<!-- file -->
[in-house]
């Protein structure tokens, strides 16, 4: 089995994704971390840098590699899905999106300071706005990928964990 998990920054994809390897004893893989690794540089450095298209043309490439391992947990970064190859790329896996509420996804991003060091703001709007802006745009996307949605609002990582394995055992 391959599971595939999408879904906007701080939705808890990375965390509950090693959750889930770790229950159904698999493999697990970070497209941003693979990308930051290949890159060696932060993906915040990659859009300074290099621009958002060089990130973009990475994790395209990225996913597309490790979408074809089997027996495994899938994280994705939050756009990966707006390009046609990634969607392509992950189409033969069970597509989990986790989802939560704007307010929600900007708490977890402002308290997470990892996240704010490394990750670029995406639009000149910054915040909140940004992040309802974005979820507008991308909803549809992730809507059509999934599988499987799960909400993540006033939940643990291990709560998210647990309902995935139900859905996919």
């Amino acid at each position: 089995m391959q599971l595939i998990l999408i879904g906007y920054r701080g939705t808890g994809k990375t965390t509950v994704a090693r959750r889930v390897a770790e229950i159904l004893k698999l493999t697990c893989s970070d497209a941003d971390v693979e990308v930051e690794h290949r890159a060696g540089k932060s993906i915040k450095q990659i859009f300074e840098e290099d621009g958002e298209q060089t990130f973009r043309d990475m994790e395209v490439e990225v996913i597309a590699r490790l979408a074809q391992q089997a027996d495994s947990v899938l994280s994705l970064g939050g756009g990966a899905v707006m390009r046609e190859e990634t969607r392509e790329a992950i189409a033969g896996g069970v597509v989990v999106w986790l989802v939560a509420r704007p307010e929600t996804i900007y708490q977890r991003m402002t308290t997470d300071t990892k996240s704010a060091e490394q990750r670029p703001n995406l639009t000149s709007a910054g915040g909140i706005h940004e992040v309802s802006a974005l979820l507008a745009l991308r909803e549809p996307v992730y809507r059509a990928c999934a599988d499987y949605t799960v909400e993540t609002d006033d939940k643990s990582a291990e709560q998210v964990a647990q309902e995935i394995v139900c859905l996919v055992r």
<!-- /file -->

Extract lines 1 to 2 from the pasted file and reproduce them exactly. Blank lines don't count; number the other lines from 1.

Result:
[in-house]
């Protein structure tokens, strides 16, 4: 089995994704971390840098590699899905999106300071706005990928964990 998990920054994809390897004893893989690794540089450095298209043309490439391992947990970064190859790329896996509420996804991003060091703001709007802006745009996307949605609002990582394995055992 391959599971595939999408879904906007701080939705808890990375965390509950090693959750889930770790229950159904698999493999697990970070497209941003693979990308930051290949890159060696932060993906915040990659859009300074290099621009958002060089990130973009990475994790395209990225996913597309490790979408074809089997027996495994899938994280994705939050756009990966707006390009046609990634969607392509992950189409033969069970597509989990986790989802939560704007307010929600900007708490977890402002308290997470990892996240704010490394990750670029995406639009000149910054915040909140940004992040309802974005979820507008991308909803549809992730809507059509999934599988499987799960909400993540006033939940643990291990709560998210647990309902995935139900859905996919």